He goes out under his own steam, in a perfect world. There are testimonials. Fierce rivals turn saccharine with praise. His ex-players come back, some from the NFL and some from the sidelines of major college programs, to figuratively hoist him on their shoulders.
In a perfect world, Matt Lindsay exits the way a man deserves to who's given 33 years of his life to something worthy: Upright, and to thunderous applause.
Instead, all we got was a news release winging in from the blue Sunday night, saying that Bishop Luers had fired Lindsay because of "violations of school and Diocesan policies, and his violations of his employment contract obligations." What those violations were, no one would say – nor, because Luers is a private school, are they under any compulsion to do so. The Cone of Silence has descended, and, to everyone's detriment, it's unlikely anyone will lift it soon.
All we know for sure is that whatever happened was serious enough for Principal Mary Keefer to cut Lindsay loose, even as she was calling him a dear friend. Which suggests that she didn't really have much choice in the matter.
What we also know for sure is that this is not, never has been and never will be a perfect world. And that that is a damn shame.
It's a shame not because of the nine state championships Lindsay's teams won, or the 16 sectional, 13 regional and 12 semistates they won, but because you can turn on your TV on Saturdays or Sundays in the fall and see his work. And you can look across the field at Luers' sideline on Friday nights and see more of it.
Anthony Spencer playing football for the Dallas Cowboys, that's Lindsay's enduring legacy. Thomas Hammock coaching running backs and serving as recruiting coordinator at the University of Wisconsin is, too. So are at least a dozen former players – including his son Kyle – who came back to Luers at various times to serve on his staff.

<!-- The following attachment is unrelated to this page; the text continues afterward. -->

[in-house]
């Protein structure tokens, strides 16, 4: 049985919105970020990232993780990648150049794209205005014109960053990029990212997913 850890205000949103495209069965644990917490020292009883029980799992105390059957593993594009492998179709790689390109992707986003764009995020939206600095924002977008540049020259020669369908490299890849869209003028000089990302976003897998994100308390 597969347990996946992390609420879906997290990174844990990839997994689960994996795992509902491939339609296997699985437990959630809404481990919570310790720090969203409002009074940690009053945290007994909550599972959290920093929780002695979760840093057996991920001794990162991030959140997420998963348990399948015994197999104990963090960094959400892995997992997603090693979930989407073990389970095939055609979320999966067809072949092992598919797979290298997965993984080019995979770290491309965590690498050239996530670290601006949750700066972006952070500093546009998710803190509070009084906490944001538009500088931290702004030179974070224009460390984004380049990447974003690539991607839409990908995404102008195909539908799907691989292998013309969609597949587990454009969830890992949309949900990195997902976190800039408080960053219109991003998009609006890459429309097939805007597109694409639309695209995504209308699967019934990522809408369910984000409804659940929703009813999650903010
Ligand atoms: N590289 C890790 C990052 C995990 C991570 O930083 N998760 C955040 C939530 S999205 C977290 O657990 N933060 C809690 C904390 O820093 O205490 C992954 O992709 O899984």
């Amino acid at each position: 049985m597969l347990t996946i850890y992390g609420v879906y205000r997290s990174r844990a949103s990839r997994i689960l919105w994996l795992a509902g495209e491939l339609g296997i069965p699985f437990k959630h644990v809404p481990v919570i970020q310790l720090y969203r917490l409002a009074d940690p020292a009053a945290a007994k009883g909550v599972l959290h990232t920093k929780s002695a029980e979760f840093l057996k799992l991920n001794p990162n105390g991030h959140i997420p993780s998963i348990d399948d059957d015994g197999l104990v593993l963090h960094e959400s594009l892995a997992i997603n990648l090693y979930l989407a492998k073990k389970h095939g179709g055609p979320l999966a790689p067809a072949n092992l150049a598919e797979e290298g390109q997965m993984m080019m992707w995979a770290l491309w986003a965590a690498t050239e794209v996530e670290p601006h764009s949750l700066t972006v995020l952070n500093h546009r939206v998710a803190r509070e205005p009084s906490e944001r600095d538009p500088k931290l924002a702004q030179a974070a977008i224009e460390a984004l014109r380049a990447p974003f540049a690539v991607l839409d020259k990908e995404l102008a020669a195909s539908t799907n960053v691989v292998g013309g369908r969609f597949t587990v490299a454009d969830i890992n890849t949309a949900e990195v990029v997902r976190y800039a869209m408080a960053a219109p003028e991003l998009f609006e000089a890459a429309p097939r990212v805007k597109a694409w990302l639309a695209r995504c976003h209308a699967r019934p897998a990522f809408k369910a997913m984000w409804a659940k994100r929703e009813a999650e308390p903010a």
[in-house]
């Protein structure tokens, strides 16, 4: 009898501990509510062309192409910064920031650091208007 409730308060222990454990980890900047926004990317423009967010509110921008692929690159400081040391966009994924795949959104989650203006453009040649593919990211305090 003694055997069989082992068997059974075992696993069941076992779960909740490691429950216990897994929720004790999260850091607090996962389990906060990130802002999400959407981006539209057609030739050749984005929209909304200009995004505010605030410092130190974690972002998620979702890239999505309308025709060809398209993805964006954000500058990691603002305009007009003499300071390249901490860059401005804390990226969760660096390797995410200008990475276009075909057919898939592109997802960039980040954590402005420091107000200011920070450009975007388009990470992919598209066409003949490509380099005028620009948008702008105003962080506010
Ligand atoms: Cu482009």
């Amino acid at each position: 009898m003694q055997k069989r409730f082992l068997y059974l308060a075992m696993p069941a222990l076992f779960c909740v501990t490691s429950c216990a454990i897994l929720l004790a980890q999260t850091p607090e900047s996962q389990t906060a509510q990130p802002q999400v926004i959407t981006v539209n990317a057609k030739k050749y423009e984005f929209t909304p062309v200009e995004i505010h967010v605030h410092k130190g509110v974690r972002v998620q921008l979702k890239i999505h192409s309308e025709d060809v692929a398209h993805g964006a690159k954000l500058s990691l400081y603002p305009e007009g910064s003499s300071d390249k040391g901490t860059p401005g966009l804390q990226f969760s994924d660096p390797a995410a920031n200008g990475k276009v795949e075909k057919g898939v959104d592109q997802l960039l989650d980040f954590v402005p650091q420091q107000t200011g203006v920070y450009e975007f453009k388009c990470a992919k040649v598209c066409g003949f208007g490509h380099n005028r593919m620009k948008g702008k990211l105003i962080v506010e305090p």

No matter the circumstances, no matter how much or how little responsibility Lindsay bears for his demise, there will always be a deep sadness that attaches to all that now. No matter the circumstances, there's an empty place at Luers this week that wasn't there a week ago, and that is a lose-lose for more people than even Lindsay himself, a man not prone to public introspection, probably realizes.
"He can be a tough guy to read," Kyle Lindsay said a couple of years ago, on the night Luers won a second straight state title and an eighth for Matt Lindsay. "He'd be a good poker player. But the satisfaction we get as coaches, watching these players grow not only as football players but as young men. ... I know that's why he does this and that's why he's done this for so long."
And now he won't. And now it ends, not with testimonials or applause or the roar of the crowd ("Co-ach Lind-say!" they serenaded him last November, as the final seconds of Luers' third straight state title drained away), but with a few brief lines on a release no one ever wanted to send out and fewer still ever wanted to see.
We don't know what happened here. We likely never will, officially. And so judgment will be suspended for now, except to say it again: It's a damn shame, all of it.
"As much as Coach Lindsay and I disagreed this year, I can't help but feel weak right now," Luers player Kendrick Mullen tweeted Sunday night.
He's not the only one.